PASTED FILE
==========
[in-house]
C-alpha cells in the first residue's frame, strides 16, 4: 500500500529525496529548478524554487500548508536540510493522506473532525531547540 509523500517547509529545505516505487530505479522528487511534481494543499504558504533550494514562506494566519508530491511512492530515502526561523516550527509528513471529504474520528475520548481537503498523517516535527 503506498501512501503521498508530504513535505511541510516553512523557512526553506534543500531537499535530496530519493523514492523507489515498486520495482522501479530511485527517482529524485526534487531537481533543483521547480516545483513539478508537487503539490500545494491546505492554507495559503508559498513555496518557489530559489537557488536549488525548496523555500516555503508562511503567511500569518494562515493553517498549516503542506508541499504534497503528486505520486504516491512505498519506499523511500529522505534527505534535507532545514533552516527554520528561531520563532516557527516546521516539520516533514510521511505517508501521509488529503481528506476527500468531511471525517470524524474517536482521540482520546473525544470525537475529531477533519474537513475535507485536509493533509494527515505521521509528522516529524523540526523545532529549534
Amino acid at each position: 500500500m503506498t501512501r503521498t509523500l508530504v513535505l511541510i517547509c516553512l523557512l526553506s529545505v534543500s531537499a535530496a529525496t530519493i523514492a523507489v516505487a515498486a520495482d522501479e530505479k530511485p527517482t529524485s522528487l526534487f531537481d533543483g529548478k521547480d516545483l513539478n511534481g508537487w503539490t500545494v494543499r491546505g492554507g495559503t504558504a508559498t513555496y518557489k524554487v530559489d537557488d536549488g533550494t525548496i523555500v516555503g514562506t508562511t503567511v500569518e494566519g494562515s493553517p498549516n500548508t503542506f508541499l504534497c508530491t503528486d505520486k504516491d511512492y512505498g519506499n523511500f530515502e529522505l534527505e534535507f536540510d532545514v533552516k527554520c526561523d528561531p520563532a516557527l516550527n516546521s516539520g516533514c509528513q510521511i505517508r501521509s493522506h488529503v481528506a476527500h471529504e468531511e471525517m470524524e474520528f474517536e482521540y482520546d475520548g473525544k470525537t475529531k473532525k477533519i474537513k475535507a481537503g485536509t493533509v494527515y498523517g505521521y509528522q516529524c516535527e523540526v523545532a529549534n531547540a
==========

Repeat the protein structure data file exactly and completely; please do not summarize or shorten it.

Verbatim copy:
[in-house]
C-alpha cells in the first residue's frame, strides 16, 4: 500500500529525496529548478524554487500548508536540510493522506473532525531547540 509523500517547509529545505516505487530505479522528487511534481494543499504558504533550494514562506494566519508530491511512492530515502526561523516550527509528513471529504474520528475520548481537503498523517516535527 503506498501512501503521498508530504513535505511541510516553512523557512526553506534543500531537499535530496530519493523514492523507489515498486520495482522501479530511485527517482529524485526534487531537481533543483521547480516545483513539478508537487503539490500545494491546505492554507495559503508559498513555496518557489530559489537557488536549488525548496523555500516555503508562511503567511500569518494562515493553517498549516503542506508541499504534497503528486505520486504516491512505498519506499523511500529522505534527505534535507532545514533552516527554520528561531520563532516557527516546521516539520516533514510521511505517508501521509488529503481528506476527500468531511471525517470524524474517536482521540482520546473525544470525537475529531477533519474537513475535507485536509493533509494527515505521521509528522516529524523540526523545532529549534
Amino acid at each position: 500500500m503506498t501512501r503521498t509523500l508530504v513535505l511541510i517547509c516553512l523557512l526553506s529545505v534543500s531537499a535530496a529525496t530519493i523514492a523507489v516505487a515498486a520495482d522501479e530505479k530511485p527517482t529524485s522528487l526534487f531537481d533543483g529548478k521547480d516545483l513539478n511534481g508537487w503539490t500545494v494543499r491546505g492554507g495559503t504558504a508559498t513555496y518557489k524554487v530559489d537557488d536549488g533550494t525548496i523555500v516555503g514562506t508562511t503567511v500569518e494566519g494562515s493553517p498549516n500548508t503542506f508541499l504534497c508530491t503528486d505520486k504516491d511512492y512505498g519506499n523511500f530515502e529522505l534527505e534535507f536540510d532545514v533552516k527554520c526561523d528561531p520563532a516557527l516550527n516546521s516539520g516533514c509528513q510521511i505517508r501521509s493522506h488529503v481528506a476527500h471529504e468531511e471525517m470524524e474520528f474517536e482521540y482520546d475520548g473525544k470525537t475529531k473532525k477533519i474537513k475535507a481537503g485536509t493533509v494527515y498523517g505521521y509528522q516529524c516535527e523540526v523545532a529549534n531547540a